The brain has many levels of organization, ranging from genes to neuronal systems. Each of these levels contributes to cognition, although the processes that generate cognition (e.g., language, vision) occur in full at the level of neuronal systems. Two complementary approaches can be distinguished in the study to understand how the brain generates cognition. The first one begins at lower levels of organization and tries to understand how the processes at those levels influence the higher levels of organization, up to the level of cognition. The second approach begins with an analysis of cognitive processes in terms of neuronal systems, and tries to understand how the processes in these systems are influenced by lower levels of organization. In this talk, I will follow the second approach, using the example of visual cognition. In particular, I aim to show how the dynamical, computational and cognitive constraints found at different levels of organization can be combined in the study of neurocognition.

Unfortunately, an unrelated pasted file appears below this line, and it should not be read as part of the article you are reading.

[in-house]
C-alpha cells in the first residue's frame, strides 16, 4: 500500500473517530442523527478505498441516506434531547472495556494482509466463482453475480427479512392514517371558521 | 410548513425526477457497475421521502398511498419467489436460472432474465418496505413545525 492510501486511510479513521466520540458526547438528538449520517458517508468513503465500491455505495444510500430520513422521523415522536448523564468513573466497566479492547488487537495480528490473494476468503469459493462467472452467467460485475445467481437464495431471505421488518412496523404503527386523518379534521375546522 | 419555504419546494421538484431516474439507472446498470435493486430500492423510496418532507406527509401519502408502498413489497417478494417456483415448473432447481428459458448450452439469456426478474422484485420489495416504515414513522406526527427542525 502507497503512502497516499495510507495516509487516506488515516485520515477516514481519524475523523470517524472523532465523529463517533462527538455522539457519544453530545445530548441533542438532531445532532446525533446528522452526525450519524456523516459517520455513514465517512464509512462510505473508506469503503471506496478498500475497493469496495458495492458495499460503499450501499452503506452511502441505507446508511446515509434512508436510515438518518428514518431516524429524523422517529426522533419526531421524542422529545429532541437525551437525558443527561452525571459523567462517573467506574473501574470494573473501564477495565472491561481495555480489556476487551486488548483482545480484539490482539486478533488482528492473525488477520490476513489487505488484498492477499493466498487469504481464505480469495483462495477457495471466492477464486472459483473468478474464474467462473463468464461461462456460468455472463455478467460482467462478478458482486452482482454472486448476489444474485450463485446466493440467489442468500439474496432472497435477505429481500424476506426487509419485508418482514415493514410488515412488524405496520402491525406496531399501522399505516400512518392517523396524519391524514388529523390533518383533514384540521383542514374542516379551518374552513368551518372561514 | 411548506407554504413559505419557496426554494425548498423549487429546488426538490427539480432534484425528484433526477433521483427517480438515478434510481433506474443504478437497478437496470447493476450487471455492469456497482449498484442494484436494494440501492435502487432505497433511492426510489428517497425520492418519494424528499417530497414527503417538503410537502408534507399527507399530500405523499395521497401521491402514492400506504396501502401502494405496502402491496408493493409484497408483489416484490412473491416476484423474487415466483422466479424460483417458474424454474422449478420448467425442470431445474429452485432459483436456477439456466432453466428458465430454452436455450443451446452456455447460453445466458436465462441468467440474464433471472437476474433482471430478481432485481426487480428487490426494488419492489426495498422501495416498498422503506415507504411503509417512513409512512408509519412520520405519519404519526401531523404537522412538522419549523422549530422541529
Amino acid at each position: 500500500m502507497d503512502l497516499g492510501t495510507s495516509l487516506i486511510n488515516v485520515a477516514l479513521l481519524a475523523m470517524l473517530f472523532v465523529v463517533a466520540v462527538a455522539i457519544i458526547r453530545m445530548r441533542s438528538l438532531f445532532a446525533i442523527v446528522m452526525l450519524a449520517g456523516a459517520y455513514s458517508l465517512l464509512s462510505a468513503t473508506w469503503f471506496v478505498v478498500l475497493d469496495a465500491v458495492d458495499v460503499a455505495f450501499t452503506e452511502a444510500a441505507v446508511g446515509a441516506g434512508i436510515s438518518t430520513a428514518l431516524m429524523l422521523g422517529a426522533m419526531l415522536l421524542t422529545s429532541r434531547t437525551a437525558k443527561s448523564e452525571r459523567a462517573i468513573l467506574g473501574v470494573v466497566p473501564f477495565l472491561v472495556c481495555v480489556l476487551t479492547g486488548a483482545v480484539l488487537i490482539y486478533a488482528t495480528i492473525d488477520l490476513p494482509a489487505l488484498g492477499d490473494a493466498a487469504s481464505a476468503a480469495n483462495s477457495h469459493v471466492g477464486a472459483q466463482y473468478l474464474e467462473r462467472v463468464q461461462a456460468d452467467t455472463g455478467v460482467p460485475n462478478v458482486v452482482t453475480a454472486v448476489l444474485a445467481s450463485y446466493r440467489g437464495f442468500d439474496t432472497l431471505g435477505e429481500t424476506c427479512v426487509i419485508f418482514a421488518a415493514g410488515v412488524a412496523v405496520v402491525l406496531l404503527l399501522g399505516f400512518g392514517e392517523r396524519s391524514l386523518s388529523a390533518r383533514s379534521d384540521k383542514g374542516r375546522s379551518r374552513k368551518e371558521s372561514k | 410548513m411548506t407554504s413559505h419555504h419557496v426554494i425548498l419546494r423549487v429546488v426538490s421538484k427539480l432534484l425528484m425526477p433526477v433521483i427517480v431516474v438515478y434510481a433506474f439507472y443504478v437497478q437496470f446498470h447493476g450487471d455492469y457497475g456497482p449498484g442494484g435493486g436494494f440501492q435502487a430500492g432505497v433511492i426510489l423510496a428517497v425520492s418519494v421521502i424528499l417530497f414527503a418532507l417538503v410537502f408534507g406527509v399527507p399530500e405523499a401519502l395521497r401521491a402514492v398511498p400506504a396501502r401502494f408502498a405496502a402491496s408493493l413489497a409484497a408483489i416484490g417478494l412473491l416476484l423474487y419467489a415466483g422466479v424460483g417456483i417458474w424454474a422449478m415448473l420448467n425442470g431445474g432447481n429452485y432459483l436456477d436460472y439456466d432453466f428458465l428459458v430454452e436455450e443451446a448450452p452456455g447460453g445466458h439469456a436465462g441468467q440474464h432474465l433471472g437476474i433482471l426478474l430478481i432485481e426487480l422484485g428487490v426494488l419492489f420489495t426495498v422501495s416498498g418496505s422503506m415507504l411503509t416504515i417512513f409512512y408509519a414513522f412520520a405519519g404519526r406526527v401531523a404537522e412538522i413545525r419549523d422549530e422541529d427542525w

Use of nonlinear and complex signal analysis to characterize functional networks in the brain

Cees Stam (Amsterdam)


The brain can be considered a complex network of interacting specialized subunits. One of the key problems in neuroscience is to understand how interactions take place between the elements of this network, and how local specialization and global integration of information processing are reconciled. The modern theory of nonlinear dynamical systems (Stam et al., 2005; Stam, 2006), and, more recently, the modern theory of complex networks (Bassett and Bullmore, 2006), have provided useful concepts and signal analysis tools which can be used to study various aspects of functional integration in the brain.

First, statistical interdependencies between time series of brain activity (fMRI, EEG and MEG) provide information about functional interactions between the brain regions producing these signals. These interdependencies can be studied with classic linear techniques such as correlations or coherence. Recently, nonlinear measures of synchronization, based either on phase synchronization of generalized synchronization have become popular. We will discuss one of these techniques, the synchronization likelihood, in more detail, and illustrate its application to MEG recordings in neurological disorders such as Alzheimer's disease, Parkinson's disease, multiple sclerosis and brain tumours. In all these disorders, synchronization analysis reveals characteristic changes in functional interactions between various brain regions.